There is no cost to attend the field day. However, pre-registration is required before 3 p.m. on July 9. To register, visit http://agronomy.unl.edu/palmer.

Directions to the field day: From Geneva, go south on Hwy 81 for 14.6 miles, turn west onto Hwy 4 for 5.3 miles. For more information, contact Amit Jhala at 402-472-1534 or Amit.Jhala@unl.edu.

Crops, Programming, Uncategorized

Weed Management Field Days

weedmgmtdayGrowers, crop consultants and educators are encouraged to attend Nebraska Extension’s Weed Management Field Day from 8 a.m. to 1 p.m. June 29 at the South Central Agricultural Laboratory near Clay Center. The field day will include on-site demonstrations of new technology and new herbicides for corn, soybean and sorghum. An early morning tour will focus on weed management in soybeans followed by a tour of weed management in corn and sorghum. Field experiments will provide information for weed control options using several herbicide programs.

“Several new herbicides and technologies are coming to the market, including Enlist Corn and Soybean, Roundup Ready 2 Xtend Soybean, Balance Bean and INZEN sorghum” said Extension Weed Management Specialist Amit Jhala. The field day will provide an opportunity to identify several broadleaf and grass weeds commonly found in corn and soybean fields in Nebraska.

Three Certified Crop Advisor (CCA) Continuing Education Units are available in the integrated pest management category. There is no cost to attend the field day, but participants are asked to register at http://agronomy.unl.edu/weedresistmgt. The South Central Agricultural Laboratory is five miles west of the intersection of Highways 14 and 6, or 13 miles east of Hastings on Highway 6.amaranthGrowers, crop consultants and educators interested in management of herbicide-resistant Palmer amaranth are encouraged to attend Nebraska Extension’s Field Day, supported by the Nebraska Corn Board, from 8:30 a.m. to 1:30 p.m. July 12 near Shickley.  Palmer amaranth is a member of the pigweed family and is one of the most troublesome weeds in seed cornfields because of its resistance to atrazine and HPPD inhibitors. Greenhouse dose-response studies have confirmed resistance when atrazine and HPPD inhibitors were applied post-emergence. Palmer amaranth is of particular concern in south-central Nebraska because of its proximity to intense seed corn production, which is heavily reliant on these herbicides for weed.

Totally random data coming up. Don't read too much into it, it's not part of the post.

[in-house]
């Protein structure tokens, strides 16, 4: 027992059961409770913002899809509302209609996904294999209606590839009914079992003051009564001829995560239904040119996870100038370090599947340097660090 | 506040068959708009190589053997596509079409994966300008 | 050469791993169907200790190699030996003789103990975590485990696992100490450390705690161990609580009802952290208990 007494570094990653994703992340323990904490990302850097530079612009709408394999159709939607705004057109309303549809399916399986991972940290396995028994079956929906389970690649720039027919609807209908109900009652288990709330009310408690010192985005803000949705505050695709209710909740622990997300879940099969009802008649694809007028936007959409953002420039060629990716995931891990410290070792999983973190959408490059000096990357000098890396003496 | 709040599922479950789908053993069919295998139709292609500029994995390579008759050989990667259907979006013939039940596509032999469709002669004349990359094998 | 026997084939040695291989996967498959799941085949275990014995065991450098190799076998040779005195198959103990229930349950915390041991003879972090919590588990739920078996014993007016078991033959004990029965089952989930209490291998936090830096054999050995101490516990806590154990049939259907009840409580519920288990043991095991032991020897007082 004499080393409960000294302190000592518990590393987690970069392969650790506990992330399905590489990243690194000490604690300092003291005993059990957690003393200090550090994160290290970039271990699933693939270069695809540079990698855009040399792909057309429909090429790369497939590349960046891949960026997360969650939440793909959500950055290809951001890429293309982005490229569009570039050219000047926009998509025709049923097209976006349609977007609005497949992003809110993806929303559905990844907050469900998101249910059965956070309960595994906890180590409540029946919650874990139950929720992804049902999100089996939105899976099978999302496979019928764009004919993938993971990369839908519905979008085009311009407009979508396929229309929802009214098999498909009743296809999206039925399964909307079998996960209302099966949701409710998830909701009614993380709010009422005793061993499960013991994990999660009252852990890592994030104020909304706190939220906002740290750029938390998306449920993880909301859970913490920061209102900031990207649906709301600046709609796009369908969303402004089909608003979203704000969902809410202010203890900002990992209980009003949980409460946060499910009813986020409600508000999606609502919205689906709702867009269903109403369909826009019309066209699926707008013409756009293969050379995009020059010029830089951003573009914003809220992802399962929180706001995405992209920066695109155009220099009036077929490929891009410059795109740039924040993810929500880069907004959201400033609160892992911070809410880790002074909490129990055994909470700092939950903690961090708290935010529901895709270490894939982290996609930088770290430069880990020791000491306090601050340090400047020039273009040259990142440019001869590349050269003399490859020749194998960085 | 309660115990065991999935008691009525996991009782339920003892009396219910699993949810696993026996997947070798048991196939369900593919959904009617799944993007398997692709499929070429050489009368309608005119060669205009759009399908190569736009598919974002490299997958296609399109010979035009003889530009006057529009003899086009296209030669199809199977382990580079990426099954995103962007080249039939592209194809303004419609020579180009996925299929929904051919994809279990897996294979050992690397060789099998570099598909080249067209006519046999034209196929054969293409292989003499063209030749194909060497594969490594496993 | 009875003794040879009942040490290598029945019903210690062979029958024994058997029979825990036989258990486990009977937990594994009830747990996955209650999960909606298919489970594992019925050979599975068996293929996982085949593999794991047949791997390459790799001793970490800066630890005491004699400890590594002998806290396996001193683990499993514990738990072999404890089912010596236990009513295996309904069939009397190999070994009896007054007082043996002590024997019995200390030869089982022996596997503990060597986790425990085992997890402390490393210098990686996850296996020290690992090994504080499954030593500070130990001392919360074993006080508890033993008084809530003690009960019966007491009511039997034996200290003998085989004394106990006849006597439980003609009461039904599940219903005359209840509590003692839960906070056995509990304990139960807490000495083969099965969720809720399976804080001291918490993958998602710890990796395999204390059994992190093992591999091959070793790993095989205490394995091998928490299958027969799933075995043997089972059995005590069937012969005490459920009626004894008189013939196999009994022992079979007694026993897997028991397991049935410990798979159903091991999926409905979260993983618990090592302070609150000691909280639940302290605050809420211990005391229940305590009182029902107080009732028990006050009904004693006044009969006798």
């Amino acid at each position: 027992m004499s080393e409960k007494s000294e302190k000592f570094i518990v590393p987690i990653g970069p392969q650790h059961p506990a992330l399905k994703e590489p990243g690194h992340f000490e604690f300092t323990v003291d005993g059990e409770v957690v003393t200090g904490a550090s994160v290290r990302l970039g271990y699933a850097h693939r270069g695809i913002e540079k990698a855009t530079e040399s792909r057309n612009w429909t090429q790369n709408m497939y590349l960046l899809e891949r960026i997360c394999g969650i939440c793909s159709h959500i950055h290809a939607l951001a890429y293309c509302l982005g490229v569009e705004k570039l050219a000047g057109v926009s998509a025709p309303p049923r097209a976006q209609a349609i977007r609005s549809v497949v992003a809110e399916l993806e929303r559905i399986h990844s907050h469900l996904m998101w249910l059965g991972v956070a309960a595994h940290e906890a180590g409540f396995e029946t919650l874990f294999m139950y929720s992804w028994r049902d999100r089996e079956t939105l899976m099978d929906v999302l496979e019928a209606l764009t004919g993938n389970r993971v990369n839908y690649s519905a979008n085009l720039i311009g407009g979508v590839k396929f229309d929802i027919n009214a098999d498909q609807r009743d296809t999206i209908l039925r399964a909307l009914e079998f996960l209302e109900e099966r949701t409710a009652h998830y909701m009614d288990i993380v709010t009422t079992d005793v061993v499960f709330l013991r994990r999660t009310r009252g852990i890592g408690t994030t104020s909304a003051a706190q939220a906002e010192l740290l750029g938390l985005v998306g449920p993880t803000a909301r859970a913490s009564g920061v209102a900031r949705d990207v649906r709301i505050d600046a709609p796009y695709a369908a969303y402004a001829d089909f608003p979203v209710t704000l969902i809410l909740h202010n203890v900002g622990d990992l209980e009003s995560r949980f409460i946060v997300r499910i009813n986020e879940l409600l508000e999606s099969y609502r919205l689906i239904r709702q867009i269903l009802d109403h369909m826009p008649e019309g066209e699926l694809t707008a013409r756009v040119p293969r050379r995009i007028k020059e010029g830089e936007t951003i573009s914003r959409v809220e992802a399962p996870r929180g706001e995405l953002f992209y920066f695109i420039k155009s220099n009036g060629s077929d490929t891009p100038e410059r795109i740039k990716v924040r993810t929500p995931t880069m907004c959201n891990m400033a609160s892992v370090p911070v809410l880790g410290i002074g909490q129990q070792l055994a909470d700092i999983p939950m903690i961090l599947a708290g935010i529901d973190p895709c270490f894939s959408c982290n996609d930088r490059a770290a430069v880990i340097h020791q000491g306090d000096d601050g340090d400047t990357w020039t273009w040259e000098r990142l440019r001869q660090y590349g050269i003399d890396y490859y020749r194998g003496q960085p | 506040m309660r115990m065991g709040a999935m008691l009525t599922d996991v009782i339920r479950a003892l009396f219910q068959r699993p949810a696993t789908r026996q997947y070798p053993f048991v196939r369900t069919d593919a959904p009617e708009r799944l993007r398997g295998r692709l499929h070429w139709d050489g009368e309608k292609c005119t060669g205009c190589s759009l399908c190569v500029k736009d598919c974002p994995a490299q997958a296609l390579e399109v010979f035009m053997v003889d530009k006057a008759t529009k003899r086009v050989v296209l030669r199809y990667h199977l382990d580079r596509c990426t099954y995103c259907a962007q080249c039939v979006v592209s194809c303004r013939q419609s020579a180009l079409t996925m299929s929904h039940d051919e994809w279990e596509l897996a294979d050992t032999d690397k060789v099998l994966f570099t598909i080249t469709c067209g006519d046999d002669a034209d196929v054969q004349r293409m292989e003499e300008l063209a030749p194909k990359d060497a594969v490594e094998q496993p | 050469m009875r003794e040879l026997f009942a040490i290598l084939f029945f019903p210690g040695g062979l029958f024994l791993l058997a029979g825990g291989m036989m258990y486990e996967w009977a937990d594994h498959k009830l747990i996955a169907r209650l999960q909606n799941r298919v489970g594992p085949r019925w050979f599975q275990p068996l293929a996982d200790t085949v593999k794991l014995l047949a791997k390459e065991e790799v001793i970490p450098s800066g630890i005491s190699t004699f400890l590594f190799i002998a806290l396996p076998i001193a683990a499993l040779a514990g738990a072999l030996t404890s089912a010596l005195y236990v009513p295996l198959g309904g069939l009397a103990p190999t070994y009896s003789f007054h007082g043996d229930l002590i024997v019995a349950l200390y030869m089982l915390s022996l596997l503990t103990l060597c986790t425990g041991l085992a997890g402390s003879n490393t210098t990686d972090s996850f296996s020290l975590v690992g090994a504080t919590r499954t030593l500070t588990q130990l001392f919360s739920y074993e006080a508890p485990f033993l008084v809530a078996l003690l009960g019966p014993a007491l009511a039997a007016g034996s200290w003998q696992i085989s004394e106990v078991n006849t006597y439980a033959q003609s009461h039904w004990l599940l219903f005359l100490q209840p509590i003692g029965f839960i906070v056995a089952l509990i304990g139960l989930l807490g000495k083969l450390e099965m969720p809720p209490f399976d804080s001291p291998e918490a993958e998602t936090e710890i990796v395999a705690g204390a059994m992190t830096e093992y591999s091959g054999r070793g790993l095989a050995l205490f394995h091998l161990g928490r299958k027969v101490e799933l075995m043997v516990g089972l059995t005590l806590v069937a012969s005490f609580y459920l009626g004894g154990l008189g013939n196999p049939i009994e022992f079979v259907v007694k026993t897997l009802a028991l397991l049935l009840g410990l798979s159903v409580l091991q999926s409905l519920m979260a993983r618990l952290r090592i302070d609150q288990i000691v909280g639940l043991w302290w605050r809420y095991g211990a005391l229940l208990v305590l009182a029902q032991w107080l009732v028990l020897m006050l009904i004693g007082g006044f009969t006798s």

At the field day, experiments will demonstrate how to control Palmer amaranth in field and seed corn production fields in Nebraska. Keynote speaker, Jason Norsworthy will share his experiences for management of glyphosate-resistant Palmer amaranth. Norsworthy is a professor and endowed chair of weed science at the University of Arkansas.

Three CCA credits will be available. There is no cost to attend the field day. However, pre-registration is required before 3 p.m. on July 11. To register, visit http://agronomy.unl.edu/weedresistmgt.

Directions to the Field Day: From Geneva, go south on Highway 81 for seven miles. Turn west onto Highway 74 for 12 miles. Turn north on Road 2 for three miles. Turn west on Road Q for 0.1 mile. The farm field is on the north side of Road Q.

For more information, contact Amit Jhala at 402-472-1534 or amit.jhala@unl.edu.